Aunt Steele also just referred to "shuffle" on an iPod as "scramble." Just an amusing side note.
Anywho, after a semester of women's studies, the parade has tragically been reduced to a shell of its former glory; a depressing example of American consumerism, stereotypical gender roles, and white skin playing a dominant role in all the major acts.
How about the American Indian float, with the female singer wearing an all-white ensemble complete with lots of fringe singing an inspiring song proclaiming that this land is everyone's. While not white in terms of skin tone, this singer is extremely white in the way she is dressed and made up, except for the fringe. Nothing says traditional Native American culture like fringe. Below her the Oneida dancers, dressed in traditional garb, dance traditional dances, light years away from ever achieving that elite position atop the float. We support Native Americans, so long as they act like white people.
The Rockett dancers get me every year; voiceless, perfectly made-up dancers with the same build and measurements, the same cheesy smile, and movements that are perfectly choreographed and coordinated. There's no individual identity, just that perfect ideal of beautiful women who keep their mouths shut and look pretty.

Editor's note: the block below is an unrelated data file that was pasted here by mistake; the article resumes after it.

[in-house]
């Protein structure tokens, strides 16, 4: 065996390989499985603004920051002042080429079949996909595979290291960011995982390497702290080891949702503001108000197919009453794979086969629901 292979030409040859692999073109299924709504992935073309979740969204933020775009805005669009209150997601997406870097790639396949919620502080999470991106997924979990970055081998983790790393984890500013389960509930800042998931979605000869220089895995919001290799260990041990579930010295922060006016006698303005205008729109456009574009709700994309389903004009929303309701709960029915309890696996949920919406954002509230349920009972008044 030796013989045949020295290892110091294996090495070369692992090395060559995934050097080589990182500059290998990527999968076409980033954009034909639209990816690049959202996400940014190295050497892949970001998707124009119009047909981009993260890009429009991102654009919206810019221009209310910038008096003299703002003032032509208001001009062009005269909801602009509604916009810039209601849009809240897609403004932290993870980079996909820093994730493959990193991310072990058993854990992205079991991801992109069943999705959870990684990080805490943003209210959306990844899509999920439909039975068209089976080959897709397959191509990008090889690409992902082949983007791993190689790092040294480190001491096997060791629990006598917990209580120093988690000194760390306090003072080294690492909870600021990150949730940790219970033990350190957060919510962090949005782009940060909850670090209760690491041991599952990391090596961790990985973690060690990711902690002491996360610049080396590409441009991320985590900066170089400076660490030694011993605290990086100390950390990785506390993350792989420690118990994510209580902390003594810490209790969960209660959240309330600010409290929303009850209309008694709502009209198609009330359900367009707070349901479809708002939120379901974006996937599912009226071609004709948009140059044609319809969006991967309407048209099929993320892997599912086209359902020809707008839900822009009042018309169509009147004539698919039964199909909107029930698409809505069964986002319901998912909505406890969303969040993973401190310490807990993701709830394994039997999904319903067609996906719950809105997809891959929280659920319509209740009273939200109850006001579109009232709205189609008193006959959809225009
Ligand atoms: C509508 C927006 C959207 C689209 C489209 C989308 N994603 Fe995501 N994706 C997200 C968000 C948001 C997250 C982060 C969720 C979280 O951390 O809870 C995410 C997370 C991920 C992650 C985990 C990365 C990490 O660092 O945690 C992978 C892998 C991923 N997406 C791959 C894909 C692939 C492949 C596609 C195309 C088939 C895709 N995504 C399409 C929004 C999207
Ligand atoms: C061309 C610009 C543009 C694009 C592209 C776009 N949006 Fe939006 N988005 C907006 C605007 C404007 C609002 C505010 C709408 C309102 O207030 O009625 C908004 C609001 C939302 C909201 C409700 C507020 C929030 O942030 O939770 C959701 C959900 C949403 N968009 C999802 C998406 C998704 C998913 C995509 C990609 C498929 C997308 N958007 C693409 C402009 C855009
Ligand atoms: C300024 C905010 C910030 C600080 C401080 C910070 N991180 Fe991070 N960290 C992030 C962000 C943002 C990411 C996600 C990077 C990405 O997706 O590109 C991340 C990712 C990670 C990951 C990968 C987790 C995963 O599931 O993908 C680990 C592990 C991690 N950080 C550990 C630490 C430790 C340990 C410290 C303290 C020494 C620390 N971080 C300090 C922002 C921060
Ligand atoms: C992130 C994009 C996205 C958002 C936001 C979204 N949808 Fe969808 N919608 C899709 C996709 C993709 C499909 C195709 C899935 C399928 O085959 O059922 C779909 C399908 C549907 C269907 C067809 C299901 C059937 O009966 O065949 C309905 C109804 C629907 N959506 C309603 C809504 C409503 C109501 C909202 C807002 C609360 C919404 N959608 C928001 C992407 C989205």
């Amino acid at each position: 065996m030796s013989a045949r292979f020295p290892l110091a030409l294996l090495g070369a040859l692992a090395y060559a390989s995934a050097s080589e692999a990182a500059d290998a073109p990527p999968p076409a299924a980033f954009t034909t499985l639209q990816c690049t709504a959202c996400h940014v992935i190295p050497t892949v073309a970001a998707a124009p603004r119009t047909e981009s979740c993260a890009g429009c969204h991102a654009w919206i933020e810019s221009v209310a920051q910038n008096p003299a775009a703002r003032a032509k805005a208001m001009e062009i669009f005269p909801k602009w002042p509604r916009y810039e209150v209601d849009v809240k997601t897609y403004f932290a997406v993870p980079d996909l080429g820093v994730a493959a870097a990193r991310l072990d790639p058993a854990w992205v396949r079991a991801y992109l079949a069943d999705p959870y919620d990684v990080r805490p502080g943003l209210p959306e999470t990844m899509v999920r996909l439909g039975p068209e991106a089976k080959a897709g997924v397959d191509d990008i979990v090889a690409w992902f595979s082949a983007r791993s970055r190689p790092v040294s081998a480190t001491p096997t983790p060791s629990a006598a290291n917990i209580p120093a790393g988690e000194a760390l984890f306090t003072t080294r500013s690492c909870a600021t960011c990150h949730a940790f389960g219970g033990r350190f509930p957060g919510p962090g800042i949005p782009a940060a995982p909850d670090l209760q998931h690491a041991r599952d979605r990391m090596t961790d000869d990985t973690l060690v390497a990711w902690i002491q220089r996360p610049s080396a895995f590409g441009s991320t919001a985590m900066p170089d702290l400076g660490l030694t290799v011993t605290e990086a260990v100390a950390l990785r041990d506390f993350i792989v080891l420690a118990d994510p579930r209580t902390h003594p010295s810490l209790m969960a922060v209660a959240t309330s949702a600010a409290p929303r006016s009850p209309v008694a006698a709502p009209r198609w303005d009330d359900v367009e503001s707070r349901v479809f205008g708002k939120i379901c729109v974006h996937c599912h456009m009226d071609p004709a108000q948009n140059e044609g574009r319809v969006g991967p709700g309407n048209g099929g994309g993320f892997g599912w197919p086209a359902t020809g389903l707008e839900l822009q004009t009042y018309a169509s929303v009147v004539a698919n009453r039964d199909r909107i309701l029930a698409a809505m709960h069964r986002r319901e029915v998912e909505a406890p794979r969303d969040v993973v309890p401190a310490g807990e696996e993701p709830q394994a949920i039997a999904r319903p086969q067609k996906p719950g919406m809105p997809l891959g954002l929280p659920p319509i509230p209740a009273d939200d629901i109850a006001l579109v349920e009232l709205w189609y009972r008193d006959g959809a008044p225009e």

Other highlights: the pirate boat, directed towards children, with a Victoria's Secret billboard in the background, complete with a blond model in a push-up bra giving that seductive look that seemingly no man can resist. Another of my favorites was the "new princess" float, with about thirty little girls in matching pink princess dresses and a flirtatious female singer serenading the crowd at the top of the float. The description said that the "new princess" promotes girl empowerment through generosity, intelligence, and beauty. Everything a little girl should be!
Maybe I'm just cranky because I want turkey right now and am unwilling to wait another five hours for dinner, or maybe this parade is pissing me off because its sickening depiction of all the values that Americans apparently hold dearest makes it exceedingly clear how far this country still has to go.